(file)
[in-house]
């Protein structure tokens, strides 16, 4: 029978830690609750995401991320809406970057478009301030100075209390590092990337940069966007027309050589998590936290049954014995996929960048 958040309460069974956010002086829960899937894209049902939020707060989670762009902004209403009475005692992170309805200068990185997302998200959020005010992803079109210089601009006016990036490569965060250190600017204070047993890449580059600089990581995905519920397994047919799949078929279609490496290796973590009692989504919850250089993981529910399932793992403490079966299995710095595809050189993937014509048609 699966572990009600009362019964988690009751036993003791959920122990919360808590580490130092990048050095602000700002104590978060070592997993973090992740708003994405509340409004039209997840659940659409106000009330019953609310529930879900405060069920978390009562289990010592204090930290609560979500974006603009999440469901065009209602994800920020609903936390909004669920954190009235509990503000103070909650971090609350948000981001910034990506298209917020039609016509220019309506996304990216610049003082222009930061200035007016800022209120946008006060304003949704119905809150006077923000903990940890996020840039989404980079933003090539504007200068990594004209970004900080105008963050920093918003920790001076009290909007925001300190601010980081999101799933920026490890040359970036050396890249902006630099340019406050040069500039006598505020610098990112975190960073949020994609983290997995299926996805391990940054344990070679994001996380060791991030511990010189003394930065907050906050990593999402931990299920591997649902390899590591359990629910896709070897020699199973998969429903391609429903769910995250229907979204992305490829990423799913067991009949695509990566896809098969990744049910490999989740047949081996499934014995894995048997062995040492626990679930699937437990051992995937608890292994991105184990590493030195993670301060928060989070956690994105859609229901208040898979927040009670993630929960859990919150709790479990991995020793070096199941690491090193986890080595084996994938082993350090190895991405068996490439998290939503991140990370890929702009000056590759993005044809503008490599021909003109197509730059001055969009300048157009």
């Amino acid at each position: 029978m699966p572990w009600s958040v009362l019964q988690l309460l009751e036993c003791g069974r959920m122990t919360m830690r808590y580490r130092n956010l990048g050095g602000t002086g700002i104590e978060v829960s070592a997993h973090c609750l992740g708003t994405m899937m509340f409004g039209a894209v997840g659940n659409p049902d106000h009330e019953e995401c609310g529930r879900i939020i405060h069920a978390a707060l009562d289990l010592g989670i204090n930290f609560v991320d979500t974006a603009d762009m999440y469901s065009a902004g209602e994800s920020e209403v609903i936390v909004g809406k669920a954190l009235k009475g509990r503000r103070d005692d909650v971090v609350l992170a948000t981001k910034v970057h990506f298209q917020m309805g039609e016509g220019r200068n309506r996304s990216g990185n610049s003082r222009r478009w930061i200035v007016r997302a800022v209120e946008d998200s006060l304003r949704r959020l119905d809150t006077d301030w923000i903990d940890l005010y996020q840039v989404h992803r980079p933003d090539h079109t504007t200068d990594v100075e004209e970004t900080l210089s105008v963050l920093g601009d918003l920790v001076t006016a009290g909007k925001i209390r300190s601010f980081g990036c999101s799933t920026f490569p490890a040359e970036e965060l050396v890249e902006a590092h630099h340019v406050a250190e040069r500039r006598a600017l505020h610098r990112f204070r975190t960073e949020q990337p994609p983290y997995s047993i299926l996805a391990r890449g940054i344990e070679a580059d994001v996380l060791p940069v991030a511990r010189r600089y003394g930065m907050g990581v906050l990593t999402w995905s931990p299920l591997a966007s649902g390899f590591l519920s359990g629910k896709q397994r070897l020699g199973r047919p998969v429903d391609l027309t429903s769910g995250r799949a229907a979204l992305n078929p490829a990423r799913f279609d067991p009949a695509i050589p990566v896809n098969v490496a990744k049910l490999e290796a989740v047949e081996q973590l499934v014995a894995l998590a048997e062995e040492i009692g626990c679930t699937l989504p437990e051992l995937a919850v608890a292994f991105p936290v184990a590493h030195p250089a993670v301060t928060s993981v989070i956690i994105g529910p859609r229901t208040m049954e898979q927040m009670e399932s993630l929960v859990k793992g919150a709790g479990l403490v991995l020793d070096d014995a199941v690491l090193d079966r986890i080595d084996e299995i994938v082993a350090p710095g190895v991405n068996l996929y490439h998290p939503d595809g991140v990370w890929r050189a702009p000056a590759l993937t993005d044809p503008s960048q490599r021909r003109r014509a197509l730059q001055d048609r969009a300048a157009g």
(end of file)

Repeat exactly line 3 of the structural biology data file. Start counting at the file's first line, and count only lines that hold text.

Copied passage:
């Amino acid at each position: 029978m699966p572990w009600s958040v009362l019964q988690l309460l009751e036993c003791g069974r959920m122990t919360m830690r808590y580490r130092n956010l990048g050095g602000t002086g700002i104590e978060v829960s070592a997993h973090c609750l992740g708003t994405m899937m509340f409004g039209a894209v997840g659940n659409p049902d106000h009330e019953e995401c609310g529930r879900i939020i405060h069920a978390a707060l009562d289990l010592g989670i204090n930290f609560v991320d979500t974006a603009d762009m999440y469901s065009a902004g209602e994800s920020e209403v609903i936390v909004g809406k669920a954190l009235k009475g509990r503000r103070d005692d909650v971090v609350l992170a948000t981001k910034v970057h990506f298209q917020m309805g039609e016509g220019r200068n309506r996304s990216g990185n610049s003082r222009r478009w930061i200035v007016r997302a800022v209120e946008d998200s006060l304003r949704r959020l119905d809150t006077d301030w923000i903990d940890l005010y996020q840039v989404h992803r980079p933003d090539h079109t504007t200068d990594v100075e004209e970004t900080l210089s105008v963050l920093g601009d918003l920790v001076t006016a009290g909007k925001i209390r300190s601010f980081g990036c999101s799933t920026f490569p490890a040359e970036e965060l050396v890249e902006a590092h630099h340019v406050a250190e040069r500039r006598a600017l505020h610098r990112f204070r975190t960073e949020q990337p994609p983290y997995s047993i299926l996805a391990r890449g940054i344990e070679a580059d994001v996380l060791p940069v991030a511990r010189r600089y003394g930065m907050g990581v906050l990593t999402w995905s931990p299920l591997a966007s649902g390899f590591l519920s359990g629910k896709q397994r070897l020699g199973r047919p998969v429903d391609l027309t429903s769910g995250r799949a229907a979204l992305n078929p490829a990423r799913f279609d067991p009949a695509i050589p990566v896809n098969v490496a990744k049910l490999e290796a989740v047949e081996q973590l499934v014995a894995l998590a048997e062995e040492i009692g626990c679930t699937l989504p437990e051992l995937a919850v608890a292994f991105p936290v184990a590493h030195p250089a993670v301060t928060s993981v989070i956690i994105g529910p859609r229901t208040m049954e898979q927040m009670e399932s993630l929960v859990k793992g919150a709790g479990l403490v991995l020793d070096d014995a199941v690491l090193d079966r986890i080595d084996e299995i994938v082993a350090p710095g190895v991405n068996l996929y490439h998290p939503d595809g991140v990370w890929r050189a702009p000056a590759l993937t993005d044809p503008s960048q490599r021909r003109r014509a197509l730059q001055d048609r969009a300048a157009g």